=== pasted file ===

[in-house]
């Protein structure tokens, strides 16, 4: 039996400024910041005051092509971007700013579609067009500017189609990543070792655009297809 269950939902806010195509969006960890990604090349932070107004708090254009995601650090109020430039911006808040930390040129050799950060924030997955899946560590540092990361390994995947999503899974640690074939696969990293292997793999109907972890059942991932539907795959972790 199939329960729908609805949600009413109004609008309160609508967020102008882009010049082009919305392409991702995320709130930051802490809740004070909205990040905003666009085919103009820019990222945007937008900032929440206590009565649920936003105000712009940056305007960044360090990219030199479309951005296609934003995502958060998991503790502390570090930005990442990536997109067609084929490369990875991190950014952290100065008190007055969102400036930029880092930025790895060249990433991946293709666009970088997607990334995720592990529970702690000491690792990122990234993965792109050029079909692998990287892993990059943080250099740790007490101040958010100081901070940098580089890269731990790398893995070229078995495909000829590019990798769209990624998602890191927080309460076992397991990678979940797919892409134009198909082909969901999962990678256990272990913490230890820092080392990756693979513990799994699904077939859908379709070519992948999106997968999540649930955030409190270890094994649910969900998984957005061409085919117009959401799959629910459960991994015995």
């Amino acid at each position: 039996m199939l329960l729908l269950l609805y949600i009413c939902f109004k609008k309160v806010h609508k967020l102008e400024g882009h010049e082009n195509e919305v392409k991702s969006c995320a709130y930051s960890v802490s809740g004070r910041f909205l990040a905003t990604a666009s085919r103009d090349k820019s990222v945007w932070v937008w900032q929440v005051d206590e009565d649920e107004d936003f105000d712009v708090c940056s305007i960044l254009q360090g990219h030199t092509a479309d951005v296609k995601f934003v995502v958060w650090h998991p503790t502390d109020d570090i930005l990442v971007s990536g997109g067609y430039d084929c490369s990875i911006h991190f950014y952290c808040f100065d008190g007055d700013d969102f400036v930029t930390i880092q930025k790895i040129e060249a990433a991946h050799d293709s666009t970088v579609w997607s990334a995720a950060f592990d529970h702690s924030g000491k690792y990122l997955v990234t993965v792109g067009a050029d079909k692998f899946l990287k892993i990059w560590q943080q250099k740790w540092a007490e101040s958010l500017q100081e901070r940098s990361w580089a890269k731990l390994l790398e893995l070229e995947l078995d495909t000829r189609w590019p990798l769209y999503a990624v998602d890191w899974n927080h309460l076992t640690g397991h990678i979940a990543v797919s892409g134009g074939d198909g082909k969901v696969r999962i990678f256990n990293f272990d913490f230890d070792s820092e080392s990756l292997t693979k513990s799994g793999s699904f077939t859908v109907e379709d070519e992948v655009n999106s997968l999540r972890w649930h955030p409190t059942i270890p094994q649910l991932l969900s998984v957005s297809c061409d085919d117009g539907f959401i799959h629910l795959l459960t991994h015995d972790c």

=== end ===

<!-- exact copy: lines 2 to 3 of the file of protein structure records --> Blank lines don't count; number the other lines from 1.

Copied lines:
């Protein structure tokens, strides 16, 4: 039996400024910041005051092509971007700013579609067009500017189609990543070792655009297809 269950939902806010195509969006960890990604090349932070107004708090254009995601650090109020430039911006808040930390040129050799950060924030997955899946560590540092990361390994995947999503899974640690074939696969990293292997793999109907972890059942991932539907795959972790 199939329960729908609805949600009413109004609008309160609508967020102008882009010049082009919305392409991702995320709130930051802490809740004070909205990040905003666009085919103009820019990222945007937008900032929440206590009565649920936003105000712009940056305007960044360090990219030199479309951005296609934003995502958060998991503790502390570090930005990442990536997109067609084929490369990875991190950014952290100065008190007055969102400036930029880092930025790895060249990433991946293709666009970088997607990334995720592990529970702690000491690792990122990234993965792109050029079909692998990287892993990059943080250099740790007490101040958010100081901070940098580089890269731990790398893995070229078995495909000829590019990798769209990624998602890191927080309460076992397991990678979940797919892409134009198909082909969901999962990678256990272990913490230890820092080392990756693979513990799994699904077939859908379709070519992948999106997968999540649930955030409190270890094994649910969900998984957005061409085919117009959401799959629910459960991994015995």
């Amino acid at each position: 039996m199939l329960l729908l269950l609805y949600i009413c939902f109004k609008k309160v806010h609508k967020l102008e400024g882009h010049e082009n195509e919305v392409k991702s969006c995320a709130y930051s960890v802490s809740g004070r910041f909205l990040a905003t990604a666009s085919r103009d090349k820019s990222v945007w932070v937008w900032q929440v005051d206590e009565d649920e107004d936003f105000d712009v708090c940056s305007i960044l254009q360090g990219h030199t092509a479309d951005v296609k995601f934003v995502v958060w650090h998991p503790t502390d109020d570090i930005l990442v971007s990536g997109g067609y430039d084929c490369s990875i911006h991190f950014y952290c808040f100065d008190g007055d700013d969102f400036v930029t930390i880092q930025k790895i040129e060249a990433a991946h050799d293709s666009t970088v579609w997607s990334a995720a950060f592990d529970h702690s924030g000491k690792y990122l997955v990234t993965v792109g067009a050029d079909k692998f899946l990287k892993i990059w560590q943080q250099k740790w540092a007490e101040s958010l500017q100081e901070r940098s990361w580089a890269k731990l390994l790398e893995l070229e995947l078995d495909t000829r189609w590019p990798l769209y999503a990624v998602d890191w899974n927080h309460l076992t640690g397991h990678i979940a990543v797919s892409g134009g074939d198909g082909k969901v696969r999962i990678f256990n990293f272990d913490f230890d070792s820092e080392s990756l292997t693979k513990s799994g793999s699904f077939t859908v109907e379709d070519e992948v655009n999106s997968l999540r972890w649930h955030p409190t059942i270890p094994q649910l991932l969900s998984v957005s297809c061409d085919d117009g539907f959401i799959h629910l795959l459960t991994h015995d972790c």